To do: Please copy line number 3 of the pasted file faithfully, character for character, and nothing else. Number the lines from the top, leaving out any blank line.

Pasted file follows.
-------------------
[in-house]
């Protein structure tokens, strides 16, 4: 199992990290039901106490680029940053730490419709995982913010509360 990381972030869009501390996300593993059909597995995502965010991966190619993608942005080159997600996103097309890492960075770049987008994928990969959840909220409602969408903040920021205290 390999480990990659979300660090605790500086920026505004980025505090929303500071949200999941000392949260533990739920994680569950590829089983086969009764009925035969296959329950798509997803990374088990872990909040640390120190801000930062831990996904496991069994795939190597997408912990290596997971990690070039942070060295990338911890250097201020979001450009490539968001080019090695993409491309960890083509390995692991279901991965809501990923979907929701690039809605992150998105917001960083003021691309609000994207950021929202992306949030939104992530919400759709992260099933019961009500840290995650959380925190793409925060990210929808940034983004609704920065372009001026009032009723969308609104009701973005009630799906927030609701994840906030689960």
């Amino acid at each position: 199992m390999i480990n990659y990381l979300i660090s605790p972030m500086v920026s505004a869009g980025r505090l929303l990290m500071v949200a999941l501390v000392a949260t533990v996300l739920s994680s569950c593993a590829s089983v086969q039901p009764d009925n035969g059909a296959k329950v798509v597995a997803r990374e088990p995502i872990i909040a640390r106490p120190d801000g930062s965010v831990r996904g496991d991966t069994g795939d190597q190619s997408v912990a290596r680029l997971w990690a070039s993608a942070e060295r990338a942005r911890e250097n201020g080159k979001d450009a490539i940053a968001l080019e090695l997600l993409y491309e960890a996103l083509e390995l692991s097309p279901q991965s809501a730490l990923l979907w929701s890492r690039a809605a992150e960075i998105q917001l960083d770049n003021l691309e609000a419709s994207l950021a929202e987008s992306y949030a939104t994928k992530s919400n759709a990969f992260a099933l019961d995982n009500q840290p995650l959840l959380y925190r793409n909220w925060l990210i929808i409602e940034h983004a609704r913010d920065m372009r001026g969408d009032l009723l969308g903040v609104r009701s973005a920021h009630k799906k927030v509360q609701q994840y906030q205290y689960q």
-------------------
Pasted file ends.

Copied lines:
């Amino acid at each position: 199992m390999i480990n990659y990381l979300i660090s605790p972030m500086v920026s505004a869009g980025r505090l929303l990290m500071v949200a999941l501390v000392a949260t533990v996300l739920s994680s569950c593993a590829s089983v086969q039901p009764d009925n035969g059909a296959k329950v798509v597995a997803r990374e088990p995502i872990i909040a640390r106490p120190d801000g930062s965010v831990r996904g496991d991966t069994g795939d190597q190619s997408v912990a290596r680029l997971w990690a070039s993608a942070e060295r990338a942005r911890e250097n201020g080159k979001d450009a490539i940053a968001l080019e090695l997600l993409y491309e960890a996103l083509e390995l692991s097309p279901q991965s809501a730490l990923l979907w929701s890492r690039a809605a992150e960075i998105q917001l960083d770049n003021l691309e609000a419709s994207l950021a929202e987008s992306y949030a939104t994928k992530s919400n759709a990969f992260a099933l019961d995982n009500q840290p995650l959840l959380y925190r793409n909220w925060l990210i929808i409602e940034h983004a609704r913010d920065m372009r001026g969408d009032l009723l969308g903040v609104r009701s973005a920021h009630k799906k927030v509360q609701q994840y906030q205290y689960q």